I have a couple of good things to share, but first I need to rewind a bit. Back in May/June, Alissa Marotto, our Research & Evaluation Director, was working on a white paper for child & youth program administrators. She was writing about the post-quarantine return to the classroom.
We’d been talking to our clients, hosting webinars and learning communities discussing this issue, and we knew everyone was afraid. How would we safely connect with children in a socially-distant, mask-faced world?
Alissa’s position was that inclusive practices were the roadmap. She encouraged providers to trust that the inclusive practices they had been working so hard to learn and implement prior to the pandemic would be the path back to the program. She asked them to trust themselves and the relationships they had developed with kids and families. The excerpt below is from Alissa’s unpublished paper.
“Inclusion is the guiding light we all need to move forward. As we face a pandemic, and we feel our fears rise, we can be vulnerable, proactive, relational, and collaborative. These were best practices before COVID-19 and they can help us move forward without leaving anyone behind.”
I was reminded of Alissa’s thinking this week when I read this article about fostering diversity & inclusion in workplaces when everyone is remote. The New York Times article features a company called Ultranauts, a tech start-up that has been all-remote since it was founded in 2013. 75% of the Ultranauts employees are on the autism spectrum. They have developed a ton of inclusive practices to support their team that would apply to any remote workplace (I took a few notes!). So, as Alissa beautifully articulated, inclusive practices can help us adapt to a new reality and create more equitable, supportive spaces.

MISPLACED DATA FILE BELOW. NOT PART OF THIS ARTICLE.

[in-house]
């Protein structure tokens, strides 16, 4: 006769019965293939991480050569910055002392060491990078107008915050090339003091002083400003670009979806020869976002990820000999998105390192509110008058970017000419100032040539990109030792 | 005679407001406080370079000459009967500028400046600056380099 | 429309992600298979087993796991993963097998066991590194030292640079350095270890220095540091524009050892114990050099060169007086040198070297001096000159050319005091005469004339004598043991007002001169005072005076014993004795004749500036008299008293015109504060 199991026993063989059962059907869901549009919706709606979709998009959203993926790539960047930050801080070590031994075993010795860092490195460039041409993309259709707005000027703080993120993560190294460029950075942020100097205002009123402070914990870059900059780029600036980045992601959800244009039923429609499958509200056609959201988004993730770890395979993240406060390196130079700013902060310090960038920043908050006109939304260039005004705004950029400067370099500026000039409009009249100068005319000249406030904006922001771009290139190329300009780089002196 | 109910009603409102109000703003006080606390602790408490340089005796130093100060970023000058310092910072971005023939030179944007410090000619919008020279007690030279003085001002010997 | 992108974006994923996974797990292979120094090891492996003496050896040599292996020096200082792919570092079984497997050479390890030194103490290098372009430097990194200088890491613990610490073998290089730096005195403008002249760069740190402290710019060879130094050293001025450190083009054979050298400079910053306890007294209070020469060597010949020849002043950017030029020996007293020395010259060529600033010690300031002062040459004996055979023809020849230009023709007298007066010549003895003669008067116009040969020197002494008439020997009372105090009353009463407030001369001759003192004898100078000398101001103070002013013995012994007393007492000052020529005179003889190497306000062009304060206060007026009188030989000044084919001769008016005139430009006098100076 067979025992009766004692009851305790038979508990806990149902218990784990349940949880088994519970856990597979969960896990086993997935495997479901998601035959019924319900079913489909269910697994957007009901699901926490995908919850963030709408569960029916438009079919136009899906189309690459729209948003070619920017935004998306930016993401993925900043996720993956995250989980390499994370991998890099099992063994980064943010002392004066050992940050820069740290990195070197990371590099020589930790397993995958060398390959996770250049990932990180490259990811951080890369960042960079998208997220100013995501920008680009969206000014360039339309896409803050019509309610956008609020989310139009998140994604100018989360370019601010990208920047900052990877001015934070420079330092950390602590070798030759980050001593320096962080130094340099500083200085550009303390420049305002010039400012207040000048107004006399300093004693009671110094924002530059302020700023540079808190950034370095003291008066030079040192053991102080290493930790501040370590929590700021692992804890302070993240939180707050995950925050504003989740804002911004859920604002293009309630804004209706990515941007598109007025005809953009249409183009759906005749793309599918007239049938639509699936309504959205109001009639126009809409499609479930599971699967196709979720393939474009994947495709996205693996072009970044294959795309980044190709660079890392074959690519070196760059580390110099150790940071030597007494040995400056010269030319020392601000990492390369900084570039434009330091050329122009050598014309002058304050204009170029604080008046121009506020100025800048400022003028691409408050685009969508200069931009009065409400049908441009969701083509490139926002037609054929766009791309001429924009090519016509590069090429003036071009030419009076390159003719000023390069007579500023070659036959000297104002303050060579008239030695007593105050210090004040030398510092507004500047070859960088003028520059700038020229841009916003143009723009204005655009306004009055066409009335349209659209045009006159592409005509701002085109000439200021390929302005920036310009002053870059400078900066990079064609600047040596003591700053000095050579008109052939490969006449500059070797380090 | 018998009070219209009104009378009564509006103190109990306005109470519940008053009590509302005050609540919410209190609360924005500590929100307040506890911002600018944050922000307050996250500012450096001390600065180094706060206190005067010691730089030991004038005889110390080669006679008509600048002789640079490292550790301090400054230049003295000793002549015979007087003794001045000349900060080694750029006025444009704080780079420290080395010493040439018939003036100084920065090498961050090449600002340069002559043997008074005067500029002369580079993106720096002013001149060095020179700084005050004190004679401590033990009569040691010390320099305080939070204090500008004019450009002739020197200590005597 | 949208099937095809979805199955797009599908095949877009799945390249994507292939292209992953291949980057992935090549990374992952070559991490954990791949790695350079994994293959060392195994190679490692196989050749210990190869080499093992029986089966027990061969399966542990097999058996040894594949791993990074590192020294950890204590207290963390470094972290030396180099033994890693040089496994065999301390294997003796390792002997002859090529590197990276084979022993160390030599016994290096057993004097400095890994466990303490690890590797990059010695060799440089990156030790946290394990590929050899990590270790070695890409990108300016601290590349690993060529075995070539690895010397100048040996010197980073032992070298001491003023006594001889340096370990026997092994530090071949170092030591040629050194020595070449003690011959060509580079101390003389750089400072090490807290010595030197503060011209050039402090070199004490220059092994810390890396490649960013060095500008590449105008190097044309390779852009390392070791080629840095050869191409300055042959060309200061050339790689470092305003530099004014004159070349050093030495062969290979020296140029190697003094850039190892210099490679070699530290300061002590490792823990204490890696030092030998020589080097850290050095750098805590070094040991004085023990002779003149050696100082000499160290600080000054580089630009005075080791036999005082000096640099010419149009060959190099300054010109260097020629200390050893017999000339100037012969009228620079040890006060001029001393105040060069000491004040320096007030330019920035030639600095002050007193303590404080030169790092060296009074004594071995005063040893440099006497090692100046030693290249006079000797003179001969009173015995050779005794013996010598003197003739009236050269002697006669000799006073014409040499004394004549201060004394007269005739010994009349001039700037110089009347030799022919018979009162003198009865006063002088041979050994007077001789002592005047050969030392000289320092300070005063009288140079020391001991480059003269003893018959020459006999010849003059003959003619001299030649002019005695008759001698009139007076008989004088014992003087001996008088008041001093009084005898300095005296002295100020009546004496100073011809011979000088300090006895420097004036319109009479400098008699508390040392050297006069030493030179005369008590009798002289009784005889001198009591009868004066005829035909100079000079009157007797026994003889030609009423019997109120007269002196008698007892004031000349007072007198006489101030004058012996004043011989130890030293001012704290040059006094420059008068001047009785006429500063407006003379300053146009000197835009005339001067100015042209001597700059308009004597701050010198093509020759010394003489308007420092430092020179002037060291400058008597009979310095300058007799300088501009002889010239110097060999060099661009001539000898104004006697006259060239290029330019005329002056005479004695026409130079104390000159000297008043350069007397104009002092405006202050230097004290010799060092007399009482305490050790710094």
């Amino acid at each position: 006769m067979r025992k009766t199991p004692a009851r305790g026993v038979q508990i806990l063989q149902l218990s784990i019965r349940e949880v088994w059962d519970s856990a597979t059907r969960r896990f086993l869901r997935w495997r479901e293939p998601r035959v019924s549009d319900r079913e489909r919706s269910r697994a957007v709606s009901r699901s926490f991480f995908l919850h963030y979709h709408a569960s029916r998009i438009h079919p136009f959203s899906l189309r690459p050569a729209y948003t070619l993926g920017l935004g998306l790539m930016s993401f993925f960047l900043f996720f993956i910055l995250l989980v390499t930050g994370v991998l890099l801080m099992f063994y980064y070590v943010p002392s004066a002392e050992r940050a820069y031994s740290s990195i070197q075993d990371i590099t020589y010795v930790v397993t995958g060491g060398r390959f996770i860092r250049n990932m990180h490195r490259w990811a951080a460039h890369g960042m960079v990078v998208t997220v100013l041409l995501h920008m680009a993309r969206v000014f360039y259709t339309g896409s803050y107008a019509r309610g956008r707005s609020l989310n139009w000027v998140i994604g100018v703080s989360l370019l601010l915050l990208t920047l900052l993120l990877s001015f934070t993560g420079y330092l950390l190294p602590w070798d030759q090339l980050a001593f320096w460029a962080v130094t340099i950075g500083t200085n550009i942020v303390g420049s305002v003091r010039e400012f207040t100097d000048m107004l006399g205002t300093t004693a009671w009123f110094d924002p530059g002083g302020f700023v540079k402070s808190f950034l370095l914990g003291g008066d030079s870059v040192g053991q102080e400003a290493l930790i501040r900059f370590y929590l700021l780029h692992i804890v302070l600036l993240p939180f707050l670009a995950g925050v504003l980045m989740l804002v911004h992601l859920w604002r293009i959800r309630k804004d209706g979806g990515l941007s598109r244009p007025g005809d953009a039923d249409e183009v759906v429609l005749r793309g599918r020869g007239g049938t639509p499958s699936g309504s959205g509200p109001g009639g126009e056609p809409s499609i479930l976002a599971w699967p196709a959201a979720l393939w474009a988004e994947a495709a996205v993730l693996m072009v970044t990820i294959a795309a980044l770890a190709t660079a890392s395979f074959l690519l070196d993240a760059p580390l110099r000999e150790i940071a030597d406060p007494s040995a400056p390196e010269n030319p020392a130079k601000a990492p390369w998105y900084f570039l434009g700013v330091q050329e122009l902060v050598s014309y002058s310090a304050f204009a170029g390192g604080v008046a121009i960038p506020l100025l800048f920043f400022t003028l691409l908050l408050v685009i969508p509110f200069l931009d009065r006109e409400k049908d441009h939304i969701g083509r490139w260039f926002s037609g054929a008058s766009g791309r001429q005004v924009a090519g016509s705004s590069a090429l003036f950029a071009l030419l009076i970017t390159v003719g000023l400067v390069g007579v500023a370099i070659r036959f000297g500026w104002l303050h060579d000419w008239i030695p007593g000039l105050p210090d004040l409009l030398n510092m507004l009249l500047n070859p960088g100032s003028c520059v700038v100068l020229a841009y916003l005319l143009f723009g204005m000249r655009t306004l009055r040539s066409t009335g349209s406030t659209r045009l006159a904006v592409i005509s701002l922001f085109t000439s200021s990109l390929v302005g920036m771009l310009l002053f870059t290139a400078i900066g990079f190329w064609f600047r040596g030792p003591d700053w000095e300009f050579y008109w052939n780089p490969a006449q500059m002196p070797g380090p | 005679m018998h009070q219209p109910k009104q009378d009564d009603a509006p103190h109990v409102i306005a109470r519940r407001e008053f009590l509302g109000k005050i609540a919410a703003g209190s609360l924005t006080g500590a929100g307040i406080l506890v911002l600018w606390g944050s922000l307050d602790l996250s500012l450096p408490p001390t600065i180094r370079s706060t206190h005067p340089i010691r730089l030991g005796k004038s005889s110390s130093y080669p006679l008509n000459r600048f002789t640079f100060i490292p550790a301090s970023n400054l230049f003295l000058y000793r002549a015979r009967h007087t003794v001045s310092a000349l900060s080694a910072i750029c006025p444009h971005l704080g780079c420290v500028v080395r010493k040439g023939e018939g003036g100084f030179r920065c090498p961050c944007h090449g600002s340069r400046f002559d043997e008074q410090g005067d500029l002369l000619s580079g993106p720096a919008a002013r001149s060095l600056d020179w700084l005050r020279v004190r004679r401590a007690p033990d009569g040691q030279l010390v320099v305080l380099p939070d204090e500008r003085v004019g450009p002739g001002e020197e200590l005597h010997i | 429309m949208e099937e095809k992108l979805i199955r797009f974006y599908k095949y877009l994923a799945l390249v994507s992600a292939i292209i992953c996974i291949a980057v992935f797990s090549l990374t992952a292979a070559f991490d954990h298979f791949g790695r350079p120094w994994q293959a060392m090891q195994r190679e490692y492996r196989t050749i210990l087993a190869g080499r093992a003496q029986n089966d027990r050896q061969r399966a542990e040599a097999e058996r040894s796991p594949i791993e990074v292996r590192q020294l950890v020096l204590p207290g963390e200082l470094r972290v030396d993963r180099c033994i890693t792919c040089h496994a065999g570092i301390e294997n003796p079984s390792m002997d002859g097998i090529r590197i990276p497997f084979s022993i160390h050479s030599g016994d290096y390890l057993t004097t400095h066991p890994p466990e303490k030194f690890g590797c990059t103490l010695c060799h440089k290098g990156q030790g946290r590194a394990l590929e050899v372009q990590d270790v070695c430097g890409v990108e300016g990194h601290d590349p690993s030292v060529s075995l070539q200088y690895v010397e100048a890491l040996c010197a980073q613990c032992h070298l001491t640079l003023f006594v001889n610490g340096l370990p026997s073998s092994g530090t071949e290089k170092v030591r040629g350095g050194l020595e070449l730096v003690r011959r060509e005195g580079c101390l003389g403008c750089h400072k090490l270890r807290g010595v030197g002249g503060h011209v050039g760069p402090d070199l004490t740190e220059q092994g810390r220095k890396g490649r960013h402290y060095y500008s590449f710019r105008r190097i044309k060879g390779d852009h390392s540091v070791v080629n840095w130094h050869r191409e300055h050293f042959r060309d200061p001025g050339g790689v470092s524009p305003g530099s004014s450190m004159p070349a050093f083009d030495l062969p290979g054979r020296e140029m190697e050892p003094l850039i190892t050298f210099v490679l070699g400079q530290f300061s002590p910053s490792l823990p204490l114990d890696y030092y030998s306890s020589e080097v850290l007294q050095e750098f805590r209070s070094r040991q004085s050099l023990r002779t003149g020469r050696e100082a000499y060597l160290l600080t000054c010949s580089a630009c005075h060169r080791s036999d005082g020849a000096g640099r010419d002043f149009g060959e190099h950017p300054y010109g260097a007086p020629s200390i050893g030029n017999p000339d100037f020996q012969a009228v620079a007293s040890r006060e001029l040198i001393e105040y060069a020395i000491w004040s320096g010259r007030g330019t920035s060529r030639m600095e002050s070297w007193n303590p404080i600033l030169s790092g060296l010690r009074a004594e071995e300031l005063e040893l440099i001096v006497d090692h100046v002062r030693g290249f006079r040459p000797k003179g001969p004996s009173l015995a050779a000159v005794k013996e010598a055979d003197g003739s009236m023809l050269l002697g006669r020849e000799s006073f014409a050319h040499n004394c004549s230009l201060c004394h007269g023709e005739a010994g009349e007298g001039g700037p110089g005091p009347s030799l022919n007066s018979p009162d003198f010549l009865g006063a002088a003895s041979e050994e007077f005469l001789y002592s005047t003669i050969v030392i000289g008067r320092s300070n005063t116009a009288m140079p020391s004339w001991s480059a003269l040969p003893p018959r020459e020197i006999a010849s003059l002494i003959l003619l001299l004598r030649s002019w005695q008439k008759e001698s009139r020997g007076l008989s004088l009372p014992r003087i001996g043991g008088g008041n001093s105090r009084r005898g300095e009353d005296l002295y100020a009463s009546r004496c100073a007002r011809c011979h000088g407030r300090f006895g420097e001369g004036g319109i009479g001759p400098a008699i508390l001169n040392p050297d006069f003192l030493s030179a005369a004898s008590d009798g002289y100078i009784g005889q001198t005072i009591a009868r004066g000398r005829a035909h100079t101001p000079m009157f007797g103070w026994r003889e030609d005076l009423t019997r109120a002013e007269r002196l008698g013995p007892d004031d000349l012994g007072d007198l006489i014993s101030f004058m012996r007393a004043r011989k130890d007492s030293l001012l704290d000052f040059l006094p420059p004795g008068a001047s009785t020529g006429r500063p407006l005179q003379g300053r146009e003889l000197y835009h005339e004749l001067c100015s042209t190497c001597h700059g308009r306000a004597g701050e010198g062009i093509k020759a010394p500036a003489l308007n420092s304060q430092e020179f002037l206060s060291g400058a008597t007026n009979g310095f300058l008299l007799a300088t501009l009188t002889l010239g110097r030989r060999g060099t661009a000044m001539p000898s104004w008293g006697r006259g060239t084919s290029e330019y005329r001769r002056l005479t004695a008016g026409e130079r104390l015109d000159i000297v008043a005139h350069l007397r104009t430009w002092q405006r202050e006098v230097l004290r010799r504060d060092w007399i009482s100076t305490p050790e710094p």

Here’s another bright spot.
20 Artists In Inaugural Class Of Disability Futures Fellows Receive $50,000 Grants
This class of Disability Future Fellows was funded by the Ford Foundation and the Andrew W. Mellon Foundation. You can view all of the artist profiles here. It’s exciting to see such a diverse selection of artists, and the recognition of the intersections of disability, race, sex, and gender expression. Artists play an important role in both reflecting the world to us and helping us envision a new future. We need to amplify the voices of diverse artists.
Until next time, let’s let inclusion continue to lead the way in these unprecedented times to a brighter, more inclusive future.